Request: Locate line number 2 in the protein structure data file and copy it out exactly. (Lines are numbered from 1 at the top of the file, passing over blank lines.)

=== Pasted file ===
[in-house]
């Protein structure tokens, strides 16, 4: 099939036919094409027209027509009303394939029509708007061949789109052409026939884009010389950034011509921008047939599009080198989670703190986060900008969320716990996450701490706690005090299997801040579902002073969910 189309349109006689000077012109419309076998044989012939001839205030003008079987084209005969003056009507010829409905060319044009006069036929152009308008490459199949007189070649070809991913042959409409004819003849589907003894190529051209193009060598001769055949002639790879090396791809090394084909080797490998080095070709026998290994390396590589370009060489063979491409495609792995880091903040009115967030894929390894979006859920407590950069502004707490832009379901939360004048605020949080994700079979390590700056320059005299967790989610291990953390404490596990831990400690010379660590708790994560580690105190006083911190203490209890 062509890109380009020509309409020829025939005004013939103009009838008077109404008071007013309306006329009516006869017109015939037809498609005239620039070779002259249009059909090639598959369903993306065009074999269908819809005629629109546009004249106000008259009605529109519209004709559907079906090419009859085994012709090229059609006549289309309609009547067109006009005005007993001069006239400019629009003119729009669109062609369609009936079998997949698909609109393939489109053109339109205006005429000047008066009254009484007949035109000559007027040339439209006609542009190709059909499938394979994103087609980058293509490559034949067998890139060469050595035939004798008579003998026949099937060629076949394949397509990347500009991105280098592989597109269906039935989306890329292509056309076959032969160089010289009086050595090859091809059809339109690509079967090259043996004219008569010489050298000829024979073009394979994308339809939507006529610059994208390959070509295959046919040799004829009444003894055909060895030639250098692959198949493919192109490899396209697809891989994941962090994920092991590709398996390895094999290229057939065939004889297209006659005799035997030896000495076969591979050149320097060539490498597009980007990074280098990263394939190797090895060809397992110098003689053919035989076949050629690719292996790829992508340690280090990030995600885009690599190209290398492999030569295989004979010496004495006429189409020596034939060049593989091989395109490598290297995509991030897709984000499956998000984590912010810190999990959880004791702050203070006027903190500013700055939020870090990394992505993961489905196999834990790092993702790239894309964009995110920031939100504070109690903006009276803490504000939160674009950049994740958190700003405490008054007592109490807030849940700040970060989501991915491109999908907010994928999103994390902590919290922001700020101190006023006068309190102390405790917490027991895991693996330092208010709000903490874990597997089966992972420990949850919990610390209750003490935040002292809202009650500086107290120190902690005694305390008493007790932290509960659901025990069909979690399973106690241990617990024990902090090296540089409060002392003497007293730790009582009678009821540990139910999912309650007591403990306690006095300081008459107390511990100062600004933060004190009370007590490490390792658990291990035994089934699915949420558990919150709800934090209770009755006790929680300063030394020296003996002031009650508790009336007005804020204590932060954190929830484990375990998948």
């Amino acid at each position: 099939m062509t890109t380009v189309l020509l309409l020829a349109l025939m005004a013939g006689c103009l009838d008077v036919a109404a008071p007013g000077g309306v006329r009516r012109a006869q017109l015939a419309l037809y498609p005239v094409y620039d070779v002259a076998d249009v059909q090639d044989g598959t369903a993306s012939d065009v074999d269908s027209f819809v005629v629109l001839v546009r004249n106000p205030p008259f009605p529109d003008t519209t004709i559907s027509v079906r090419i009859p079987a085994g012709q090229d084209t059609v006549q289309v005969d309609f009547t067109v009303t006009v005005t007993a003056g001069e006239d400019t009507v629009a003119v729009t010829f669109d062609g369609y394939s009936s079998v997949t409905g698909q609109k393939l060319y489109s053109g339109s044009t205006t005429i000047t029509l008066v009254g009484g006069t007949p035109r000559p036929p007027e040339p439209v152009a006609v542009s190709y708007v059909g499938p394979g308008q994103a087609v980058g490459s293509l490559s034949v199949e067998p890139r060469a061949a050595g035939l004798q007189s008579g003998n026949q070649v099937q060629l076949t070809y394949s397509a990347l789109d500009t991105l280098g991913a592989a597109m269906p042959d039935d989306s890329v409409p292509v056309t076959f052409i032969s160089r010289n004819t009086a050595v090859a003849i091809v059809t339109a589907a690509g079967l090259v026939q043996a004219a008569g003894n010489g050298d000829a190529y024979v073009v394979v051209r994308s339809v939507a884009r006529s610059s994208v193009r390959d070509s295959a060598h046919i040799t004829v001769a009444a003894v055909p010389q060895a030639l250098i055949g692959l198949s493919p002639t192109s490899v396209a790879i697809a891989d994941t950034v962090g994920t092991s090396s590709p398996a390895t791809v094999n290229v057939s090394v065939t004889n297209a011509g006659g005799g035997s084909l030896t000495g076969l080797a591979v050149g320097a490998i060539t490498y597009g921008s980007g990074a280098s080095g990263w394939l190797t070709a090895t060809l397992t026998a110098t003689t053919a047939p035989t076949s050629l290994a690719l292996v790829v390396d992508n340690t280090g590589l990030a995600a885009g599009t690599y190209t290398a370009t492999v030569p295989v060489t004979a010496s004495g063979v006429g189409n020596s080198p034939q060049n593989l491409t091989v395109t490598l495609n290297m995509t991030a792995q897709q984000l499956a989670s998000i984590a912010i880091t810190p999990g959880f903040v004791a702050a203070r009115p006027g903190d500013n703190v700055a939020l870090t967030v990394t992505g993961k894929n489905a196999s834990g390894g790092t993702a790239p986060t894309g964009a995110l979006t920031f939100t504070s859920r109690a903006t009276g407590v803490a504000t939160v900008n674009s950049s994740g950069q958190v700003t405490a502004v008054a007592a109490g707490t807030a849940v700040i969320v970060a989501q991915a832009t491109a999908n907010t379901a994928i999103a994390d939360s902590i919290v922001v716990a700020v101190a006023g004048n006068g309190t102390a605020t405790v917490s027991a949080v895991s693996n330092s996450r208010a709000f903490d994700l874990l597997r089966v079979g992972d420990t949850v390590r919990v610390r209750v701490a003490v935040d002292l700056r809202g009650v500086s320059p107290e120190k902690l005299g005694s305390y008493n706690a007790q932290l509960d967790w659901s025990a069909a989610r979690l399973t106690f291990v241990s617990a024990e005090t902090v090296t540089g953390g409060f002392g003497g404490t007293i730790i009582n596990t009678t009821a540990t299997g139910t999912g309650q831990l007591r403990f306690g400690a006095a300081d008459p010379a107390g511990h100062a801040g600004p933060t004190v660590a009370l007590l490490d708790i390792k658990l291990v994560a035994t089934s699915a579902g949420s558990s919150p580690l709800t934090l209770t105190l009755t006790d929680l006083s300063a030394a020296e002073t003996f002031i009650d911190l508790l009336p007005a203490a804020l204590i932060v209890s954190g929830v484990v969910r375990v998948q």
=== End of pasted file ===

């Protein structure tokens, strides 16, 4: 099939036919094409027209027509009303394939029509708007061949789109052409026939884009010389950034011509921008047939599009080198989670703190986060900008969320716990996450701490706690005090299997801040579902002073969910 189309349109006689000077012109419309076998044989012939001839205030003008079987084209005969003056009507010829409905060319044009006069036929152009308008490459199949007189070649070809991913042959409409004819003849589907003894190529051209193009060598001769055949002639790879090396791809090394084909080797490998080095070709026998290994390396590589370009060489063979491409495609792995880091903040009115967030894929390894979006859920407590950069502004707490832009379901939360004048605020949080994700079979390590700056320059005299967790989610291990953390404490596990831990400690010379660590708790994560580690105190006083911190203490209890 062509890109380009020509309409020829025939005004013939103009009838008077109404008071007013309306006329009516006869017109015939037809498609005239620039070779002259249009059909090639598959369903993306065009074999269908819809005629629109546009004249106000008259009605529109519209004709559907079906090419009859085994012709090229059609006549289309309609009547067109006009005005007993001069006239400019629009003119729009669109062609369609009936079998997949698909609109393939489109053109339109205006005429000047008066009254009484007949035109000559007027040339439209006609542009190709059909499938394979994103087609980058293509490559034949067998890139060469050595035939004798008579003998026949099937060629076949394949397509990347500009991105280098592989597109269906039935989306890329292509056309076959032969160089010289009086050595090859091809059809339109690509079967090259043996004219008569010489050298000829024979073009394979994308339809939507006529610059994208390959070509295959046919040799004829009444003894055909060895030639250098692959198949493919192109490899396209697809891989994941962090994920092991590709398996390895094999290229057939065939004889297209006659005799035997030896000495076969591979050149320097060539490498597009980007990074280098990263394939190797090895060809397992110098003689053919035989076949050629690719292996790829992508340690280090990030995600885009690599190209290398492999030569295989004979010496004495006429189409020596034939060049593989091989395109490598290297995509991030897709984000499956998000984590912010810190999990959880004791702050203070006027903190500013700055939020870090990394992505993961489905196999834990790092993702790239894309964009995110920031939100504070109690903006009276803490504000939160674009950049994740958190700003405490008054007592109490807030849940700040970060989501991915491109999908907010994928999103994390902590919290922001700020101190006023006068309190102390405790917490027991895991693996330092208010709000903490874990597997089966992972420990949850919990610390209750003490935040002292809202009650500086107290120190902690005694305390008493007790932290509960659901025990069909979690399973106690241990617990024990902090090296540089409060002392003497007293730790009582009678009821540990139910999912309650007591403990306690006095300081008459107390511990100062600004933060004190009370007590490490390792658990291990035994089934699915949420558990919150709800934090209770009755006790929680300063030394020296003996002031009650508790009336007005804020204590932060954190929830484990375990998948």